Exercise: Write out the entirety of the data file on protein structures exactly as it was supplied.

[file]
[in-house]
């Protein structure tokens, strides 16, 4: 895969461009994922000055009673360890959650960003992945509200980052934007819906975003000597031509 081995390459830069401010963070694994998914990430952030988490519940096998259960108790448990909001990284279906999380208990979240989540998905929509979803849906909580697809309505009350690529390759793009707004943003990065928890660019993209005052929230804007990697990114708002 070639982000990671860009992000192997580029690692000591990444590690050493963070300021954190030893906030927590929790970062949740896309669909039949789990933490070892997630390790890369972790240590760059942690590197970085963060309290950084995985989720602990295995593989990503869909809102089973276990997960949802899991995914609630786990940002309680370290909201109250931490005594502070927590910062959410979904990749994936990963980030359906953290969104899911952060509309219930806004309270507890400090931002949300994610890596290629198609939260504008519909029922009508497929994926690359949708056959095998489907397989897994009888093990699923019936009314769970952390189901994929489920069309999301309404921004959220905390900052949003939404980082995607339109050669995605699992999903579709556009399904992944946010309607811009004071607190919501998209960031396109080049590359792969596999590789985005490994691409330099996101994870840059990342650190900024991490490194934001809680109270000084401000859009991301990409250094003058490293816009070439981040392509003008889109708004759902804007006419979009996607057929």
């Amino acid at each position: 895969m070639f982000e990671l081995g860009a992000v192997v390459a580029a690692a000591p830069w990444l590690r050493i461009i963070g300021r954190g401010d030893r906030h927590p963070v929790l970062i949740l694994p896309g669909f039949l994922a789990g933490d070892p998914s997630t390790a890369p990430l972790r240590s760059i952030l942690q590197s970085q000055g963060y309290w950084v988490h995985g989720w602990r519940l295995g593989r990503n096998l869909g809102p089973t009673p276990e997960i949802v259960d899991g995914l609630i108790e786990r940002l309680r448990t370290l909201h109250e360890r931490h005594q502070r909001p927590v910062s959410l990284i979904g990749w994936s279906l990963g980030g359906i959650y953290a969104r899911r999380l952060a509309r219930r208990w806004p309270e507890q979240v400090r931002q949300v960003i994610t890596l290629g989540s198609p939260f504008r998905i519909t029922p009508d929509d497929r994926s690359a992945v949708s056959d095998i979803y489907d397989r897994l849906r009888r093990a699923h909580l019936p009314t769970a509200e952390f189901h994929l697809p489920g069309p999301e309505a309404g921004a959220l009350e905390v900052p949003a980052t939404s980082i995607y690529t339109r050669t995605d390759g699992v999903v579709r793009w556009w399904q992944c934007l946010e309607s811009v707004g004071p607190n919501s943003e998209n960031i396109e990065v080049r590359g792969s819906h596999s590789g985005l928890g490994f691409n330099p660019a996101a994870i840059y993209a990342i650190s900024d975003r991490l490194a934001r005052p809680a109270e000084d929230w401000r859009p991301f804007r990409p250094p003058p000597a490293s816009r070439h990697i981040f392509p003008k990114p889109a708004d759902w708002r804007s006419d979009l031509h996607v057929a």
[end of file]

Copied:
[in-house]
């Protein structure tokens, strides 16, 4: 895969461009994922000055009673360890959650960003992945509200980052934007819906975003000597031509 081995390459830069401010963070694994998914990430952030988490519940096998259960108790448990909001990284279906999380208990979240989540998905929509979803849906909580697809309505009350690529390759793009707004943003990065928890660019993209005052929230804007990697990114708002 070639982000990671860009992000192997580029690692000591990444590690050493963070300021954190030893906030927590929790970062949740896309669909039949789990933490070892997630390790890369972790240590760059942690590197970085963060309290950084995985989720602990295995593989990503869909809102089973276990997960949802899991995914609630786990940002309680370290909201109250931490005594502070927590910062959410979904990749994936990963980030359906953290969104899911952060509309219930806004309270507890400090931002949300994610890596290629198609939260504008519909029922009508497929994926690359949708056959095998489907397989897994009888093990699923019936009314769970952390189901994929489920069309999301309404921004959220905390900052949003939404980082995607339109050669995605699992999903579709556009399904992944946010309607811009004071607190919501998209960031396109080049590359792969596999590789985005490994691409330099996101994870840059990342650190900024991490490194934001809680109270000084401000859009991301990409250094003058490293816009070439981040392509003008889109708004759902804007006419979009996607057929």
């Amino acid at each position: 895969m070639f982000e990671l081995g860009a992000v192997v390459a580029a690692a000591p830069w990444l590690r050493i461009i963070g300021r954190g401010d030893r906030h927590p963070v929790l970062i949740l694994p896309g669909f039949l994922a789990g933490d070892p998914s997630t390790a890369p990430l972790r240590s760059i952030l942690q590197s970085q000055g963060y309290w950084v988490h995985g989720w602990r519940l295995g593989r990503n096998l869909g809102p089973t009673p276990e997960i949802v259960d899991g995914l609630i108790e786990r940002l309680r448990t370290l909201h109250e360890r931490h005594q502070r909001p927590v910062s959410l990284i979904g990749w994936s279906l990963g980030g359906i959650y953290a969104r899911r999380l952060a509309r219930r208990w806004p309270e507890q979240v400090r931002q949300v960003i994610t890596l290629g989540s198609p939260f504008r998905i519909t029922p009508d929509d497929r994926s690359a992945v949708s056959d095998i979803y489907d397989r897994l849906r009888r093990a699923h909580l019936p009314t769970a509200e952390f189901h994929l697809p489920g069309p999301e309505a309404g921004a959220l009350e905390v900052p949003a980052t939404s980082i995607y690529t339109r050669t995605d390759g699992v999903v579709r793009w556009w399904q992944c934007l946010e309607s811009v707004g004071p607190n919501s943003e998209n960031i396109e990065v080049r590359g792969s819906h596999s590789g985005l928890g490994f691409n330099p660019a996101a994870i840059y993209a990342i650190s900024d975003r991490l490194a934001r005052p809680a109270e000084d929230w401000r859009p991301f804007r990409p250094p003058p000597a490293s816009r070439h990697i981040f392509p003008k990114p889109a708004d759902w708002r804007s006419d979009l031509h996607v057929a």